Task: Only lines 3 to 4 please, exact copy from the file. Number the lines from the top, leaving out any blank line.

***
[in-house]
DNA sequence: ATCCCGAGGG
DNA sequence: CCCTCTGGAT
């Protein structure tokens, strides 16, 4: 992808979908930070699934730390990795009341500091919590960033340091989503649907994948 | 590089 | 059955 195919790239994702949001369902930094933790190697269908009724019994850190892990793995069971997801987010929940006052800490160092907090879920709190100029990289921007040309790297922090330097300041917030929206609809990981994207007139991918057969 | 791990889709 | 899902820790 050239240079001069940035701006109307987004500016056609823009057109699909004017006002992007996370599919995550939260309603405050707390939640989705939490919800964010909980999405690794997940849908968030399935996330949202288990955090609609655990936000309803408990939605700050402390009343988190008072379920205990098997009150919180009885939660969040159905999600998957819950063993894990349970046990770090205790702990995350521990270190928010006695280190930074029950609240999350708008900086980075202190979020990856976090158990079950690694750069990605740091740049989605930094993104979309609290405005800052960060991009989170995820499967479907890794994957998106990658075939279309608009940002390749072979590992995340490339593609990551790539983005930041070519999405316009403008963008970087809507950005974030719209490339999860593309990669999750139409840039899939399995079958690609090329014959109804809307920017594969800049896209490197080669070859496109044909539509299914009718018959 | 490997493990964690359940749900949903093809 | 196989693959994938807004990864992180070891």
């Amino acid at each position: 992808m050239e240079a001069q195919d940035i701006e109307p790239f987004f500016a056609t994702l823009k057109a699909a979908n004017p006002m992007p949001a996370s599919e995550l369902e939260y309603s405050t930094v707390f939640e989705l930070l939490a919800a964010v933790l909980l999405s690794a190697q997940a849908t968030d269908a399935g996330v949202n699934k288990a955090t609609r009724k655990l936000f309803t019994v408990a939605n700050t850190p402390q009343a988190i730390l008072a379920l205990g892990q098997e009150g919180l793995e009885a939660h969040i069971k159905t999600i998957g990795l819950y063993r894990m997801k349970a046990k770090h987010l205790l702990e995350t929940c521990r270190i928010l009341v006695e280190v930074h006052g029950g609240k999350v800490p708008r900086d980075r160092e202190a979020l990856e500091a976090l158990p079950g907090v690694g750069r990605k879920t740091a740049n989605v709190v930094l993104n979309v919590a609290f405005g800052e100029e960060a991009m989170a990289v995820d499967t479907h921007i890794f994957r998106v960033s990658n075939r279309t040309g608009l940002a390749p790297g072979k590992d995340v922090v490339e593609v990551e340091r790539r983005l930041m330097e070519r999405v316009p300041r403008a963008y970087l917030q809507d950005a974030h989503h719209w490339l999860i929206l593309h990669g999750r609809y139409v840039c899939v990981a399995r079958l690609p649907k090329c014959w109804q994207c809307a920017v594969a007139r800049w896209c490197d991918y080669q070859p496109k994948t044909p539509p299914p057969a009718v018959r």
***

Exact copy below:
DNA sequence: CCCTCTGGAT
């Protein structure tokens, strides 16, 4: 992808979908930070699934730390990795009341500091919590960033340091989503649907994948 | 590089 | 059955 195919790239994702949001369902930094933790190697269908009724019994850190892990793995069971997801987010929940006052800490160092907090879920709190100029990289921007040309790297922090330097300041917030929206609809990981994207007139991918057969 | 791990889709 | 899902820790 050239240079001069940035701006109307987004500016056609823009057109699909004017006002992007996370599919995550939260309603405050707390939640989705939490919800964010909980999405690794997940849908968030399935996330949202288990955090609609655990936000309803408990939605700050402390009343988190008072379920205990098997009150919180009885939660969040159905999600998957819950063993894990349970046990770090205790702990995350521990270190928010006695280190930074029950609240999350708008900086980075202190979020990856976090158990079950690694750069990605740091740049989605930094993104979309609290405005800052960060991009989170995820499967479907890794994957998106990658075939279309608009940002390749072979590992995340490339593609990551790539983005930041070519999405316009403008963008970087809507950005974030719209490339999860593309990669999750139409840039899939399995079958690609090329014959109804809307920017594969800049896209490197080669070859496109044909539509299914009718018959 | 490997493990964690359940749900949903093809 | 196989693959994938807004990864992180070891």